Monday, July 2, 2012

Not so pretty in the Citi

While walking to the E train underneath Court Square last Wednesday morning, I saw three people spreading the word about an Occupy protest at the enormous Citigroup building in Long Island City. One man handed out handbills claiming that the bank made 4 billion dollars and paid no taxes (presumably in 2011), and someone else held up a sign advertising free bagels. I was impressed by the confidence and carriage of the organizers: they spoke up into the teeth of the commute, and they dressed as if they were headed for office jobs. I later found out that one of the three, Jolie Terrazas, is a doctoral student in Industrial Organizational Psychology at CUNY, as well as a part-time researcher in its office of Institutional Research and Assessment. I didn’t see it, but she told me that she brandished another sign asserting that the Occupiers had jobs.

When I got to the protest around 5:30—the action lasted from 8am-8pm, and took place near the birch trees where Thompson Avenue meets Jackson—I saw about 20 attendees. A saxophonist played “I Wish I Were a Rich Man,” two people wore cardboard houses that may have been in states of foreclosure, and others spoke with journalists and each other. Ken Gale, a solar power advocate and co-host of Eco-Logic, an environmental show on WBAI that airs every other Tuesday at 8pm, noticed my notebook and soon started telling me about the fight to implement commercial net-metering in New York. Approved by then-Governor David Patterson in 2008, commercial net-metering allows businesses that install solar panels on their buildings to profit from the excess energy those panels generate, energy that goes back into the grid for everyone’s use. According to Gale, “old school” employees at ConEd and other utility companies opposed the policy, and there remains an anti-solar bias at ConEd. But he also reports that young employees are changing the culture of the company.

Reflecting on our conversation, I remembered that Occupy is like a human library. Within the context of protesting—or even just questioning—the latitude and largesse afforded the financial industry and the ways it exploits the less powerful, anyone can learn about a host of important issues.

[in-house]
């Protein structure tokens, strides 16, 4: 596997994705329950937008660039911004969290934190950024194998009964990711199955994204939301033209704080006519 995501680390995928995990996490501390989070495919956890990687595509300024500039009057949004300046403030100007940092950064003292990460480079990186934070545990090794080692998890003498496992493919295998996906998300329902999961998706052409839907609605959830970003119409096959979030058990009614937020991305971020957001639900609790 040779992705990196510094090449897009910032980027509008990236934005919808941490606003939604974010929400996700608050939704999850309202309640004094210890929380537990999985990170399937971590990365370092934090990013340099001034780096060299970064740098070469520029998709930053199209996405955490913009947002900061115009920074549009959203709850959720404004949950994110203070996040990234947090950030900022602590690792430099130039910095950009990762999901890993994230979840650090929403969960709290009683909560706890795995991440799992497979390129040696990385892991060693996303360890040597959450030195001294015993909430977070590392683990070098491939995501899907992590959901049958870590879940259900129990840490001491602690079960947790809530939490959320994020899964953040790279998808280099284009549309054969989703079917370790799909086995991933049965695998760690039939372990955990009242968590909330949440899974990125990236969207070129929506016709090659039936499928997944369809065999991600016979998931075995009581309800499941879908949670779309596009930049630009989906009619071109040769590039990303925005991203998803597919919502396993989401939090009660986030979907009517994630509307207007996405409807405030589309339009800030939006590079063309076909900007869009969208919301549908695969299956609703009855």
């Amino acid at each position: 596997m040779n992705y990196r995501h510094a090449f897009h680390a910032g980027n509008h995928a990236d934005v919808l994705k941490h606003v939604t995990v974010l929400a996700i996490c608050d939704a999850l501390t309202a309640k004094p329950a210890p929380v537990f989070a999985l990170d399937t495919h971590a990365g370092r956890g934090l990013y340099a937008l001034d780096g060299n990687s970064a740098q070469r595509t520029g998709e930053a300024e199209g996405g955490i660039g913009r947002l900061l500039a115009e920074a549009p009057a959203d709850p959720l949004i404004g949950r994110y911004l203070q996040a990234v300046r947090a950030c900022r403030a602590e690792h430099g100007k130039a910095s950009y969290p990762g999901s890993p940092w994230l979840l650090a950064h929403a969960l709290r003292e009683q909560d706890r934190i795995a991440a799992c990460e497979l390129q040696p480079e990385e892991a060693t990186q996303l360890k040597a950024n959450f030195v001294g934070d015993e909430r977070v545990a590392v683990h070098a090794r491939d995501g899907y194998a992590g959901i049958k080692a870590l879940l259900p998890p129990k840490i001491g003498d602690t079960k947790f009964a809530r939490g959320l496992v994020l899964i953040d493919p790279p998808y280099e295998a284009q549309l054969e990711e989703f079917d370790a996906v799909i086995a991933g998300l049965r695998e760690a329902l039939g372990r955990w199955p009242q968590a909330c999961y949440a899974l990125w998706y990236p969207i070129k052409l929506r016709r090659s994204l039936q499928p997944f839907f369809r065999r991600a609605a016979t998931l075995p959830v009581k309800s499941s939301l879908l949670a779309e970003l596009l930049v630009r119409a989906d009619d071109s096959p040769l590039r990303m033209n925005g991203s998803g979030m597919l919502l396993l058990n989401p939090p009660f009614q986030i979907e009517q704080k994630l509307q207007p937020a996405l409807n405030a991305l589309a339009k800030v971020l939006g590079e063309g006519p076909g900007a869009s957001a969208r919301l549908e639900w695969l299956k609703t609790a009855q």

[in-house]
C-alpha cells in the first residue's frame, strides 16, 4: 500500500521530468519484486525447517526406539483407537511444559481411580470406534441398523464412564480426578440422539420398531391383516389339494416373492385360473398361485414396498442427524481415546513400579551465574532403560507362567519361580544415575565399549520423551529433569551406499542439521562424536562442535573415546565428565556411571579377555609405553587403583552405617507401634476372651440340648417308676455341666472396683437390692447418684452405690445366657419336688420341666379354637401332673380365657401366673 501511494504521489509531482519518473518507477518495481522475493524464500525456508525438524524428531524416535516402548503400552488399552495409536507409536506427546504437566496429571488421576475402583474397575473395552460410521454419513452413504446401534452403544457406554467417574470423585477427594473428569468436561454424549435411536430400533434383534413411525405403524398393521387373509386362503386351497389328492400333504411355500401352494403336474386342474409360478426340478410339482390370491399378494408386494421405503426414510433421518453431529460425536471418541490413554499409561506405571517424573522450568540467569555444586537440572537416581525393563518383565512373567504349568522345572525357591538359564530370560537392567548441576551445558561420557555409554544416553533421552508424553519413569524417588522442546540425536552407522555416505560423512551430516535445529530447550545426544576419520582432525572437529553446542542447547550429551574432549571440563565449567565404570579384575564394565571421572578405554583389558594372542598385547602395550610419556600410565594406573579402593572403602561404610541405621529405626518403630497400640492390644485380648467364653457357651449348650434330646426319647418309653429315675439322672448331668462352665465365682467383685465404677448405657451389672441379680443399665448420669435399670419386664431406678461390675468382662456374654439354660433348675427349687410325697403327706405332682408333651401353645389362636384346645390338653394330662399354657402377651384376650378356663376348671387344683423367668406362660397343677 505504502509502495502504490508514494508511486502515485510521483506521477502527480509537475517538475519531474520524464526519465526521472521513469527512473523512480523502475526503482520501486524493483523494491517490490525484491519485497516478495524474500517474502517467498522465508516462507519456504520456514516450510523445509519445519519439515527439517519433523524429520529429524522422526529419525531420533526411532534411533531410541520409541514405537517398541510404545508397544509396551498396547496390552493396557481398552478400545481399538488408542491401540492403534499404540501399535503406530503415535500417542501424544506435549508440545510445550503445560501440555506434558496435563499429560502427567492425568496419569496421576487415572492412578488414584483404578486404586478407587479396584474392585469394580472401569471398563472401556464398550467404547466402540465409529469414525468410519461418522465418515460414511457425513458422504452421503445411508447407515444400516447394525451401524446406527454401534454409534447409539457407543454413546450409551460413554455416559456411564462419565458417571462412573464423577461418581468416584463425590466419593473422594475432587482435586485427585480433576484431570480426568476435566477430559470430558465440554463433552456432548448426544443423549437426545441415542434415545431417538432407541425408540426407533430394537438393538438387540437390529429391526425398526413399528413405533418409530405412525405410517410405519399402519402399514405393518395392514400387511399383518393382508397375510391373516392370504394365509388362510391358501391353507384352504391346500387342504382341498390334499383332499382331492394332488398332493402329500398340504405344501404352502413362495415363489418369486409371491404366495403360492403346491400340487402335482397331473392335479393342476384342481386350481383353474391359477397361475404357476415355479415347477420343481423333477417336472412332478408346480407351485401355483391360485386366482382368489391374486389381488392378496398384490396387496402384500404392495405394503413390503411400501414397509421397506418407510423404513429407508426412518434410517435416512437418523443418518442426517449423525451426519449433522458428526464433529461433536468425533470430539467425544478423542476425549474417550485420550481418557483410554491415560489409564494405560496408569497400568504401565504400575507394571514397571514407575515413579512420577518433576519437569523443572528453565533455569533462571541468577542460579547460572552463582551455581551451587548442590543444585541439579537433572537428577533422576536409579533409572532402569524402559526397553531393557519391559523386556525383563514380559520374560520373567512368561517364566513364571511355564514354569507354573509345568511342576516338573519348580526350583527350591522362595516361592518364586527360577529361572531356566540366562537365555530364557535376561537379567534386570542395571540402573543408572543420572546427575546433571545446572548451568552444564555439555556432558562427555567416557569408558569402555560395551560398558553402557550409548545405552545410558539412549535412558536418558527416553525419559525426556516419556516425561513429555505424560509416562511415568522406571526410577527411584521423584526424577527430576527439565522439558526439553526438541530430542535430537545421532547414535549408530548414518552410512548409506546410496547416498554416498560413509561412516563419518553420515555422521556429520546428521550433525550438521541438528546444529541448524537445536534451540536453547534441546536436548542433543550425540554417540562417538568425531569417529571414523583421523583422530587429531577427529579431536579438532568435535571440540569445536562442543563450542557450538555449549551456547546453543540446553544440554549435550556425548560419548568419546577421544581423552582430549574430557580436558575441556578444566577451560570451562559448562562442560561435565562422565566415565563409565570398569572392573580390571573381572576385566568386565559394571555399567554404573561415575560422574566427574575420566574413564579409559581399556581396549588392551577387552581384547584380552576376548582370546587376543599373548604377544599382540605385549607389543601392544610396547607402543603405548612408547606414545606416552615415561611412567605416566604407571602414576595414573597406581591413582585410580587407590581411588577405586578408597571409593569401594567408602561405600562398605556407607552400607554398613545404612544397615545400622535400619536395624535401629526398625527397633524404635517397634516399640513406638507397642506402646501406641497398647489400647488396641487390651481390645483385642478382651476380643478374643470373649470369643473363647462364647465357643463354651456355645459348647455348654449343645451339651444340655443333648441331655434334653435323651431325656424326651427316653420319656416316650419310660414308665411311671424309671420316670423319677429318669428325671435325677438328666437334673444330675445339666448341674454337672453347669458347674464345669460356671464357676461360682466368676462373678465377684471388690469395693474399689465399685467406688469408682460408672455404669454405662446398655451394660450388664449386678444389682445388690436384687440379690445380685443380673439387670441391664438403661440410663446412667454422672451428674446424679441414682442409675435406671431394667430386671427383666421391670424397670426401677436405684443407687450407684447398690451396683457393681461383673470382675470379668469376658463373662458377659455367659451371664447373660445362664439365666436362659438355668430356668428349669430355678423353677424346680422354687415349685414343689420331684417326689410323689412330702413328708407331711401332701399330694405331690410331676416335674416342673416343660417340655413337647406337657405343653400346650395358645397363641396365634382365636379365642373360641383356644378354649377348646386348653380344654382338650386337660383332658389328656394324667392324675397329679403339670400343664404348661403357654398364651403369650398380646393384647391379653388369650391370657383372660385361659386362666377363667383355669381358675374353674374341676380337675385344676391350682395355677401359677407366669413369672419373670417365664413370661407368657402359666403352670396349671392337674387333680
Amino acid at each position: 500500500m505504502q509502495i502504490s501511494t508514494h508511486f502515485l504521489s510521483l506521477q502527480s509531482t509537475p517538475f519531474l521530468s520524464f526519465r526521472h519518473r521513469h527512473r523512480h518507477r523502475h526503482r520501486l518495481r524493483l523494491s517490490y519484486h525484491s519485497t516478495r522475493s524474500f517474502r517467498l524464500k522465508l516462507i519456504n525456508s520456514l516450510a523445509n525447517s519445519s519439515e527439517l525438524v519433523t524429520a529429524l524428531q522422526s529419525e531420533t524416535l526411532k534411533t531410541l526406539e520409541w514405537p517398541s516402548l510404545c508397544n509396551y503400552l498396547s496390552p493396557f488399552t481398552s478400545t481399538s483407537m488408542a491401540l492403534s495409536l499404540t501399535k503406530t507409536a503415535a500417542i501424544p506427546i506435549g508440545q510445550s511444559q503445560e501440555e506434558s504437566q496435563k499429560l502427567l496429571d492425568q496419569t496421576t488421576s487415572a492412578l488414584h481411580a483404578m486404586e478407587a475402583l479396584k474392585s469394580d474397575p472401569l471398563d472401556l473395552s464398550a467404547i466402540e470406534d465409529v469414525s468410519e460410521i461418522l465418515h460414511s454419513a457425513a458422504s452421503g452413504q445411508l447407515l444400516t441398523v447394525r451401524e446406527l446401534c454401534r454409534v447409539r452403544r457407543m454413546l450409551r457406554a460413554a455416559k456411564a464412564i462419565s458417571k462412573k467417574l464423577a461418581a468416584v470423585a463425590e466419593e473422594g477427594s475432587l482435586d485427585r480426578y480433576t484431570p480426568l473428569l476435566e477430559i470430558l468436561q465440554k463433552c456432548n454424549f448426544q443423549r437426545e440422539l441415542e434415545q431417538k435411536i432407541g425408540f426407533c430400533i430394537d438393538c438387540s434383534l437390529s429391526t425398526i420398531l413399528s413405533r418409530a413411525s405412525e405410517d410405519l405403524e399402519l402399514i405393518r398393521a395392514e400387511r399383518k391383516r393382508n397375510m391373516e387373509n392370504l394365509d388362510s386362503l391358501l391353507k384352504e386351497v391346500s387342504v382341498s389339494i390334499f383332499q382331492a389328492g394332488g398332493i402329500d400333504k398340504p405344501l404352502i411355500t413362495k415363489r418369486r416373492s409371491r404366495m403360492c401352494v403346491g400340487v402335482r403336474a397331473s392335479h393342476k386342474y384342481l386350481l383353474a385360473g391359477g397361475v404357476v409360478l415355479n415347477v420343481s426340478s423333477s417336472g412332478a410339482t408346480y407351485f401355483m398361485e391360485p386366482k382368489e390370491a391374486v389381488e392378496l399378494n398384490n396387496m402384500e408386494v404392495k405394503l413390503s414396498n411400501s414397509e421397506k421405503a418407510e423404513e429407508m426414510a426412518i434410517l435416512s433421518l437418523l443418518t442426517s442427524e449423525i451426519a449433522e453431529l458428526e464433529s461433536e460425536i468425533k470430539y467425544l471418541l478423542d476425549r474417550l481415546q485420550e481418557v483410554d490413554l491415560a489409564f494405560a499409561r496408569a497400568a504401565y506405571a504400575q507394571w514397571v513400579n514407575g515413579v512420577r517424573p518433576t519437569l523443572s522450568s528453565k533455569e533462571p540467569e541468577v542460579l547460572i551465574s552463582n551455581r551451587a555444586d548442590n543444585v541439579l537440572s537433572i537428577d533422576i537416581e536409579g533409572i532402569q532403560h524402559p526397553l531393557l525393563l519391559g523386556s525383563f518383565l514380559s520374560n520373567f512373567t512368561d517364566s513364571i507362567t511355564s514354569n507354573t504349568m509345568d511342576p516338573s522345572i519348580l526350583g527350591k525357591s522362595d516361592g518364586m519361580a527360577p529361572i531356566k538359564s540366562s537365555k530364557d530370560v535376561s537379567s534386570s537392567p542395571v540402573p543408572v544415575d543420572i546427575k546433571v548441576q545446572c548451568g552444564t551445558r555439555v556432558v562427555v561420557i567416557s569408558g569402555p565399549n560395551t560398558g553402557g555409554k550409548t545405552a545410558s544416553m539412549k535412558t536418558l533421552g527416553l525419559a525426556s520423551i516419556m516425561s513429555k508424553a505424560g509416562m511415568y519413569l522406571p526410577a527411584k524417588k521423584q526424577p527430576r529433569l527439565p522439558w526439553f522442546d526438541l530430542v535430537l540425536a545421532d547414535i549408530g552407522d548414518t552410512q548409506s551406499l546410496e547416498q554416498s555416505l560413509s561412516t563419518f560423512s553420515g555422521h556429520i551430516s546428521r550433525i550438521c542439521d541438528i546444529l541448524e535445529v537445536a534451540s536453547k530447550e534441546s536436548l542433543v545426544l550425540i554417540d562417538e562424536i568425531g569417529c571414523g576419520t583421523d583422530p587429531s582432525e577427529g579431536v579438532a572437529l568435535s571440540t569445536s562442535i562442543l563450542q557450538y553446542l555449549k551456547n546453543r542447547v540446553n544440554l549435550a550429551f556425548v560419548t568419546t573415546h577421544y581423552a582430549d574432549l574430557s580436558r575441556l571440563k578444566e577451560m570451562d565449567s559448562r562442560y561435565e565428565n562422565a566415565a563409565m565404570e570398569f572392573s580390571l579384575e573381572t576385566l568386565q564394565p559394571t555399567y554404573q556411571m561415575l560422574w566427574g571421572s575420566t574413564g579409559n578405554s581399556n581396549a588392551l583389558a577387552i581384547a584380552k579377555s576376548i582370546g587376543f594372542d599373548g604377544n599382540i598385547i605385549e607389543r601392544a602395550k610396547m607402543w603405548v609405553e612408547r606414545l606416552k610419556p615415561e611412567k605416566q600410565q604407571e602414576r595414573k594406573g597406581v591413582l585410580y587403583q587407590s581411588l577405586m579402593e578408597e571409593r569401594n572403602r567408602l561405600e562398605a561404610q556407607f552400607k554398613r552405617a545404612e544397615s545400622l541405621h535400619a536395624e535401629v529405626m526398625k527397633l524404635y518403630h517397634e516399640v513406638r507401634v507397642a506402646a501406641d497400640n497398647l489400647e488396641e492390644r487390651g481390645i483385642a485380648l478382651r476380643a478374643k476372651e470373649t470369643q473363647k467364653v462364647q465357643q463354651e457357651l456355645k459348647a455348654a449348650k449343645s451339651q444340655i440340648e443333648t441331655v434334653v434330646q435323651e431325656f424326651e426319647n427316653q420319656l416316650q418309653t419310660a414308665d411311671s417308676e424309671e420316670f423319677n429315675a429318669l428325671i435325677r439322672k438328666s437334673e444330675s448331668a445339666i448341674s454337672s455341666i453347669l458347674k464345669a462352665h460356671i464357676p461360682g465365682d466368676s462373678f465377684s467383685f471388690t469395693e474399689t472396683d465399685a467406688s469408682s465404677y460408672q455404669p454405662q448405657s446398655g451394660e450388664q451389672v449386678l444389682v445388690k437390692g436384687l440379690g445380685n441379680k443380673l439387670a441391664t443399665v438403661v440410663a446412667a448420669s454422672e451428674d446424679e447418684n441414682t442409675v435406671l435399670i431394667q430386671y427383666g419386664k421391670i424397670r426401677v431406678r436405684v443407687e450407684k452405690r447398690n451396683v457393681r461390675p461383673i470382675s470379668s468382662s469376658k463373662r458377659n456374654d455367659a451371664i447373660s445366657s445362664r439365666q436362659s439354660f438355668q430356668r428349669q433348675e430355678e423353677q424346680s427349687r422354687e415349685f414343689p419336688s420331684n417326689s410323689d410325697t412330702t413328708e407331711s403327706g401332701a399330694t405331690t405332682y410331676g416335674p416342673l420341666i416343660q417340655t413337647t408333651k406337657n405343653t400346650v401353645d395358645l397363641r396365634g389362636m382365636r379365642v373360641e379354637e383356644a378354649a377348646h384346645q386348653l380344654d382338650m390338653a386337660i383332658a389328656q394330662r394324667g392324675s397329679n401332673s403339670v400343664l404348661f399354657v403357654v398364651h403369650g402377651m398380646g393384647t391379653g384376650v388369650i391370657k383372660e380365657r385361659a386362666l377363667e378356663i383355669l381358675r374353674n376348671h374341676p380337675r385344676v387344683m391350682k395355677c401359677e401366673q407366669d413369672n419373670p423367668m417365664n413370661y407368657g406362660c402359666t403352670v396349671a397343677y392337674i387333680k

Terrazas said that the 10 or so people who came out of the Citigroup building to speak with protesters were "generally receptive," and that interactions with police, of whom I counted nine, were "friendly." She also told me that Alexis Goldstein, a former employee of Morgan Stanley who gave a speech earlier in the evening, noted that she heard her colleagues in finance encourage one another to “rip your client’s face off,” i.e., tell them that a particular investment is great when it is actually “crap.” For her part, Terrazas thinks it’s wrong that banks receive zero interest loans and then lend money to consumers at high rates.

Occupy Astoria LIC has been meeting weekly since December and focuses on outreach and education. According to member Nick Levis, the organization has about 100 members and includes several working groups. “Look, we’re not monsters, we’re employed,” Levis said. “This is what people want to hear. I wish we didn’t have jobs, [because] we could do this each day.” Levis went on to compare the Savings and Loan scandal of the 1980s, which he claims resulted in prison time for 1,000 executives, with the financial collapse that began in 2008. Instead of “sweetheart settlements,” he proposes “law enforcement.” Doesn’t sound so monstrous to me.

Throughout July, Occupy Astoria LIC is hosting a free Tuesday night documentary series at the Church of the Redeemer on Crescent St, with Food, Inc. scheduled on the 10th,  Wikirebels—The Story of WikiLeaks on the 17th, and The American Ruling Class on the 24th. Visit for more information.

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